“Directed energy gives you that opportunity to be much more lethal,” said the vice-chief of Air Combat Command, Maj. Gen. Jerry Harris. “Right now, when we talk about an air-to-air engagement, we measure it in miles and minutes,” he told the conference. “With directed energy, you change that to milliseconds.”

For comparison, an AIM-120 AMRAAM air-to-air missile flies at about 3,000 miles per hour. (The exact figure is classified). A laser moves at the speed of light, 186,000 miles per second.

What’s more, a laser only runs out of ammunition when you run out of electrical power. A single gallon of gas can power multiple blasts. So instead of carrying at most half-a-dozen supersonic missiles, a laser-armed aircraft could fire hundreds of shots that travel at the speed of light — and then rendezvous with an aerial refueling tanker to reload its weapons without ever landing.

Because lasers can fire an infinite number of light-speed shots, they’re ideal for intercepting high-speed threats. The Air Force is hardly blind to their defensive value. But the Air Force perspective on defense is narrower than the Army’s or Navy’s: Rather than try to protect a ship, a base, or a fleet, the USAF focuses on self-protection of the individual aircraft carrying the laser. (Indeed, aircraft already carry low-power infra-red lasers — DIRCM and LAIRCM — that can blind some heat-seeking missiles, although not radar-guided ones). Such defenses could keep aircraft alive in the danger zones of a Chinese-style “anti-access/area denial” defense.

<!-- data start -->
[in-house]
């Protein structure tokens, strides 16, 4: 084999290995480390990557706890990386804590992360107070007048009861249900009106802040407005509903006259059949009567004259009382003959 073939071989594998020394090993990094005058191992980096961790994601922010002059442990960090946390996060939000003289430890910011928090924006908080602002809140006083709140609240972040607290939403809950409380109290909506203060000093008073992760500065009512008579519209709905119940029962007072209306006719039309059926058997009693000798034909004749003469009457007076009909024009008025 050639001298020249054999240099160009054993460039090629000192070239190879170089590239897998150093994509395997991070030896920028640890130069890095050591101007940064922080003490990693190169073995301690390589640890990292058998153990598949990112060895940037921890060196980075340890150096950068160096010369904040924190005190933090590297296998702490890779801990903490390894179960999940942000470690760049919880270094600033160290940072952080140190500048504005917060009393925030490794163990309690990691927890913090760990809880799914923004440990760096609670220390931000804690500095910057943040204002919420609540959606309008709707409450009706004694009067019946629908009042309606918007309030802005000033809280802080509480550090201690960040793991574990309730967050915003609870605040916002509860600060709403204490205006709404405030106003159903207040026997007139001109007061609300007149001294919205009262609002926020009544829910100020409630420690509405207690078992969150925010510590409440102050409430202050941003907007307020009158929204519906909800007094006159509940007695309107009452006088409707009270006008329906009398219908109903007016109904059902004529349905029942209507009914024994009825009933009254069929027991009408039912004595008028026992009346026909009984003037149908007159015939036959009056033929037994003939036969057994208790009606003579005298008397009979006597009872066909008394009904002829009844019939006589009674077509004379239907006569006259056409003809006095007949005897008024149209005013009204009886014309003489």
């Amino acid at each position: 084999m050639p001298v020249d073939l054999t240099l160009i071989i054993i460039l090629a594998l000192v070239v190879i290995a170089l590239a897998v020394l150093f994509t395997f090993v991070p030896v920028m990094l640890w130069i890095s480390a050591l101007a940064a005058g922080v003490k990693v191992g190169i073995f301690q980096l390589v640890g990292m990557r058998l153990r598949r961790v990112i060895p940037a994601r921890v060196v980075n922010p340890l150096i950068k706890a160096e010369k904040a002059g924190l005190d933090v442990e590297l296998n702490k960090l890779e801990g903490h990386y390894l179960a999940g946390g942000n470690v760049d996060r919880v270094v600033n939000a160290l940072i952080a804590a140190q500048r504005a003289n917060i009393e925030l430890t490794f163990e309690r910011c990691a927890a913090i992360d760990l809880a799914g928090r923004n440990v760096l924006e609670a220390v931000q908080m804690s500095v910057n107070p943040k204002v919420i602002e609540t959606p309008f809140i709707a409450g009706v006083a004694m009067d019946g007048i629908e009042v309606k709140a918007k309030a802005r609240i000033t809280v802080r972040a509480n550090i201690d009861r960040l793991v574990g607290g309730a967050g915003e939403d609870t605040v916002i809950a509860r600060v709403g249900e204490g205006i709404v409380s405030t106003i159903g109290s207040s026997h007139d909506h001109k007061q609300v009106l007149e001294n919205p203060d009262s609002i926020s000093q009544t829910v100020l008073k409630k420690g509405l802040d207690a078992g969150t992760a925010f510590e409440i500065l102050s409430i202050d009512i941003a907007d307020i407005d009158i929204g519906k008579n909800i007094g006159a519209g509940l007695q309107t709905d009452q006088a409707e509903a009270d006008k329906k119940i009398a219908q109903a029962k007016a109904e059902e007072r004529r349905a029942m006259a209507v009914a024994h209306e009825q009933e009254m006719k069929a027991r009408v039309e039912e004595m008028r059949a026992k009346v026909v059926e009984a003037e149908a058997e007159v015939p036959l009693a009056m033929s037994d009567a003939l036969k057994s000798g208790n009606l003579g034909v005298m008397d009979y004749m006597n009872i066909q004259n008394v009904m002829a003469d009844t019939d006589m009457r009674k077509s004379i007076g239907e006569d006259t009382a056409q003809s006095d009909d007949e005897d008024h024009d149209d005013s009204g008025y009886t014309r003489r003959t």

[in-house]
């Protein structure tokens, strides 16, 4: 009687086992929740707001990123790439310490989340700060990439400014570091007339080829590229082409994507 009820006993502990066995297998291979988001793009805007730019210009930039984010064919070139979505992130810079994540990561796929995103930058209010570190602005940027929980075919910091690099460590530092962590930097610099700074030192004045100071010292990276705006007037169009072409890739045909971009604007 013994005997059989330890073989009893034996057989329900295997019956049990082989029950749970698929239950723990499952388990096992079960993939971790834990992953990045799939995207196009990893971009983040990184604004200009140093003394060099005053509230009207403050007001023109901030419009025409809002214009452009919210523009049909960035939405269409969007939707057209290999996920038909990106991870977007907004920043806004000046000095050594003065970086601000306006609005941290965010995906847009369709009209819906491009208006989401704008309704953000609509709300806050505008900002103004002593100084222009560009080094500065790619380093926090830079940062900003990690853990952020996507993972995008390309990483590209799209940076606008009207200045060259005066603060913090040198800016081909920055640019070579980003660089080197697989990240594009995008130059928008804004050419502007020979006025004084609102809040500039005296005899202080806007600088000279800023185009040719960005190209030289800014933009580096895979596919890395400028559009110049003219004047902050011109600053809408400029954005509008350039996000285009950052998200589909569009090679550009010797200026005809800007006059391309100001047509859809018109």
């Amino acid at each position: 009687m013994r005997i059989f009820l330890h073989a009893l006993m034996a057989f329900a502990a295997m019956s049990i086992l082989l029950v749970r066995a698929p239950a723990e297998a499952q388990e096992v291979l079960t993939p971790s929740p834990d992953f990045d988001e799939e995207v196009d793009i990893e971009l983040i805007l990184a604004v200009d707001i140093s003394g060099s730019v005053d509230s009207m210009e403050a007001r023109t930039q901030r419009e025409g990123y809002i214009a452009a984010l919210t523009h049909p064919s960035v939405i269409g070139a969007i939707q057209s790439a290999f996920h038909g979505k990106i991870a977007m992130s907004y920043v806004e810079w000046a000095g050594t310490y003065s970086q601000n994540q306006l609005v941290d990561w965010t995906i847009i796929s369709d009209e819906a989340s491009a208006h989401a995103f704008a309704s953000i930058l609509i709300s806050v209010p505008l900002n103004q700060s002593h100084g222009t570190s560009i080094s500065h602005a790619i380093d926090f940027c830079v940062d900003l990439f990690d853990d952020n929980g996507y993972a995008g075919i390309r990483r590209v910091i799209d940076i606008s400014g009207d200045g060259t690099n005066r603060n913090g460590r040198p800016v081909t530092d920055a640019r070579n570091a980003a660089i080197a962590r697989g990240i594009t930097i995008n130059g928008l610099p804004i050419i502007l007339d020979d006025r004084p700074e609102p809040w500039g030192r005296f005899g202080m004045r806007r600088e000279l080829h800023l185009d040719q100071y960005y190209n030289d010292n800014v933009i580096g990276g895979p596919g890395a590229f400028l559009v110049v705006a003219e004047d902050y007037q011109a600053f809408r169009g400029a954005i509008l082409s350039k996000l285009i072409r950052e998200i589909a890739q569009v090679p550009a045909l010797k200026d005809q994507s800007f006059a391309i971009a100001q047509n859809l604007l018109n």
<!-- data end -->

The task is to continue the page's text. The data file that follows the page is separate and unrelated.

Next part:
The Air Force also sees lasers as multi-purpose offensive/defensive weapons that can fire in a low-power mode for self-defense, then dial up to a non-lethal offensive mode — burning out sensors or engines, for example — or all the way to “kill.”

“I used to think offensive first and foremost,” Heithold said. But after talking to industry about the art of the possible, he went on, he came to realize that “a single laser can be defensive and offensive,” depending on the power applied.

“Directed energy can be used against weapons coming at us but also used to go after the shooter,” Harris said. Near-term lasers may not have the raw power to blow an enemy aircraft out of the sky, but they could burn out its radar and other electronics.

AC-130J gunship

AC-130J gunship